Medical recruitment agent masterminded multiple NHS fraud conspiracies (£73,000)

A medical recruitment agent, along with four health care assistants and a nurse he had persuaded to defraud the NHS, have all been sentenced at Kingston-Upon-Hull Crown Court (18 May 2018) for conspiracy to defraud.

Charles Elad, 46, was working as a recruitment officer for ID Medical at the time of the offences. Each of the five workers was convicted of separate fraud conspiracies with Elad. His wife, Tanyi Elad, was convicted of a money laundering offence.

The total loss to the NHS was £72,991.11. Various NHS hospitals in England were targeted, including Scunthorpe General, Royal Blackburn, Shrewsbury and Darlington.

On this subject, Northern Lincolnshire and Goole NHS Foundation Trust (NLAG) Director of Finance, Marcus Hassall, said: “Those convicted were involved in carefully orchestrated planned conspiracies to defraud the NHS, and our Trust, out of thousands of pounds. These were not victimless crimes.

“Everyone knows this Trust needs every pound it has to treat people who are ill and provide the best care we can. I’d like to thank the team here who initially spotted this fraud, took immediate steps to stamp it out and then worked tirelessly alongside the NHS Counter Fraud Authority to secure today’s result.”

Elad enlisted George Kiberu, Violet Nhende, Abosede Amusan, Ernest Anonyo and Rilindis Bessem to submit large numbers of fraudulent timesheets to the recruitment agency, who were unaware of the fraudulent activity taking place. The agency workers were subsequently paid for the unworked shift. The agency then unknowingly invoiced the various Trusts for these shifts.

Once an agency worker had been paid for these ghost ‘shifts’, Charles Elad would then request they make a payment to him, using his wife Tanyi Esekang Elad’s bank account to hide the transactions.

The initial investigation started at the local level. As they realised the problem extended to other areas, the Local Counter Fraud Specialist (LCFS) for NLAG, referred the case up to the national body.

NHSCFA investigators were able to prove in court both that Charles Elad had conspired with the other defendants, and how he had been the orchestrator of their activity.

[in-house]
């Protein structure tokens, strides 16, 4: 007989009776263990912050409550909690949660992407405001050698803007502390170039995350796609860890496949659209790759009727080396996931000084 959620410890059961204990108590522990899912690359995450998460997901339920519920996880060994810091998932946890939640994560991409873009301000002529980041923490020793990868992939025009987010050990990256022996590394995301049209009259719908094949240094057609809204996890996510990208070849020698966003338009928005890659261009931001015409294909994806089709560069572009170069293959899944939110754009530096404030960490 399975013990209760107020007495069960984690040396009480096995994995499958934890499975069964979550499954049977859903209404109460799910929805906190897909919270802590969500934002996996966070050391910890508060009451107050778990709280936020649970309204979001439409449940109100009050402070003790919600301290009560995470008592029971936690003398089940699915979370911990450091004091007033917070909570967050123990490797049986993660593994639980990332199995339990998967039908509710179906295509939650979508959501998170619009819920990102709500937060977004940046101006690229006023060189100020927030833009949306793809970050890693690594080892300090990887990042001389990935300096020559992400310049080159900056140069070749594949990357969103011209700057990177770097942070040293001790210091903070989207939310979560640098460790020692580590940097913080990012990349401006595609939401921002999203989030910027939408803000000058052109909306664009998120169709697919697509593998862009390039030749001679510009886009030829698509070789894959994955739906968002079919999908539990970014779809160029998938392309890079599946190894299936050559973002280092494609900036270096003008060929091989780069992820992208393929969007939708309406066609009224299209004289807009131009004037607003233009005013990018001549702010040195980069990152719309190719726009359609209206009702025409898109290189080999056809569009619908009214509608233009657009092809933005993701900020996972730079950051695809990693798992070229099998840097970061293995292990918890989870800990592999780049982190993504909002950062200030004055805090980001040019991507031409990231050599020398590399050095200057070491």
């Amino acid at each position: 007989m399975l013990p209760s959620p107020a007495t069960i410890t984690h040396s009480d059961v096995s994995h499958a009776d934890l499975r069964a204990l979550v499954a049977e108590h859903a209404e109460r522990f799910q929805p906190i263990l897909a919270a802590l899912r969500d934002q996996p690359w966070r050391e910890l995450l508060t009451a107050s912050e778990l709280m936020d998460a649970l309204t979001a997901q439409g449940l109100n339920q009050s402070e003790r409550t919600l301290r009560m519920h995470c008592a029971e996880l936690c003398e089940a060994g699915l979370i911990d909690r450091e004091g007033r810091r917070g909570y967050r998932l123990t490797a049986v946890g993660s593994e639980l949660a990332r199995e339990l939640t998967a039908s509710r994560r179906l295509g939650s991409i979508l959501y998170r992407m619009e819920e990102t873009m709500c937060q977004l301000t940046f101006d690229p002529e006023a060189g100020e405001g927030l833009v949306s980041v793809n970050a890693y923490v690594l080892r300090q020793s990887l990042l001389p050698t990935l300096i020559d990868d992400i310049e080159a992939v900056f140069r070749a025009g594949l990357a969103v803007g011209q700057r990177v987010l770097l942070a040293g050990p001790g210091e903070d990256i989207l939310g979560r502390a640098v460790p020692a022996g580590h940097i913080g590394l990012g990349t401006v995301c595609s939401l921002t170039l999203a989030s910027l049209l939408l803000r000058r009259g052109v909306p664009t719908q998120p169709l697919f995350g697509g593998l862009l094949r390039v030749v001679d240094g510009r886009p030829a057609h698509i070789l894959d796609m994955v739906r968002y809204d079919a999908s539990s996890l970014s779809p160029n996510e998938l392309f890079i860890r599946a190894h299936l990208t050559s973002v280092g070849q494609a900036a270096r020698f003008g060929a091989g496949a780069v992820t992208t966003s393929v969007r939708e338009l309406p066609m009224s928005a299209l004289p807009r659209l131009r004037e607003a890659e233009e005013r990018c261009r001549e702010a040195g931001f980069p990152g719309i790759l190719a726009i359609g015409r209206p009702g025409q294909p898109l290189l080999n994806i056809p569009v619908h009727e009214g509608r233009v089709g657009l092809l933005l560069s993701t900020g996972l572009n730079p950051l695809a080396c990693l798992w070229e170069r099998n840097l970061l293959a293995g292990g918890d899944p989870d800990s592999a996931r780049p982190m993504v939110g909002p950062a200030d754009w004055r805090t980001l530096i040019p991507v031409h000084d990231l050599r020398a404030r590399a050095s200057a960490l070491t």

The trial began on 23 April 2018. Nhende, Kiberu and Anonyo pleaded guilty to their charges, with the remaining defendants entering not guilty pleas and going to trial.

Charles Elad received three years’ imprisonment. He had denied five counts of conspiracy to commit fraud by false representation and one count of fraud. He was convicted of four counts of conspiracy to commit fraud and one count of fraud, with the remaining conspiracy count left to lie on file.

Abosede Amusan (38) and Rilindis Bessem (39) received 16 month and six month prison sentences respectively. They each denied one count of conspiracy to commit fraud by false representation but were convicted by the jury.

Violet Nhende (49), George Kiberu (50) and Ernest Anonyo (40) received prison sentences (all suspended for two years) – of eight months, 15 months and eight months respectively. They each admitted one count of conspiracy to commit fraud by false representation.

Tanyi Esekang Elad (38) denied converting criminal property but was convicted by the jury. She received a four month prison sentence, suspended for two years.

Richard Rippin, Head of Operations at the NHSCFA, said: “The NHSCFA is delighted with the outcome of this investigation. Although this crime was orchestrated by Charles Elad, all seven conspired to deliberately defraud multiple NHS organisations. They had been employed to care for NHS patients, but instead took resources away from patient care for their own personal gain.

“The result demonstrates the value of local and national NHS bodies working in partnership to tackle fraud. It sends a message to anyone under the mistaken impression that NHS funds are an easy target for fraud, that they will be caught”.

The sentencing judge issued a commendation to both the national and local NHS investigators involved.

NHSCFA action will now continue under the Proceeds of Crime Act to recover the money lost to the NHS.

If you suspect that anyone is committing fraud or another economic crime against the NHS, tell NHSCFA about it – you can call our 24-hour, confidential reporting line 0800 028 40 60 or visit our main website to report online:

“NHS fraud. Spot it, report it, together we stop it”

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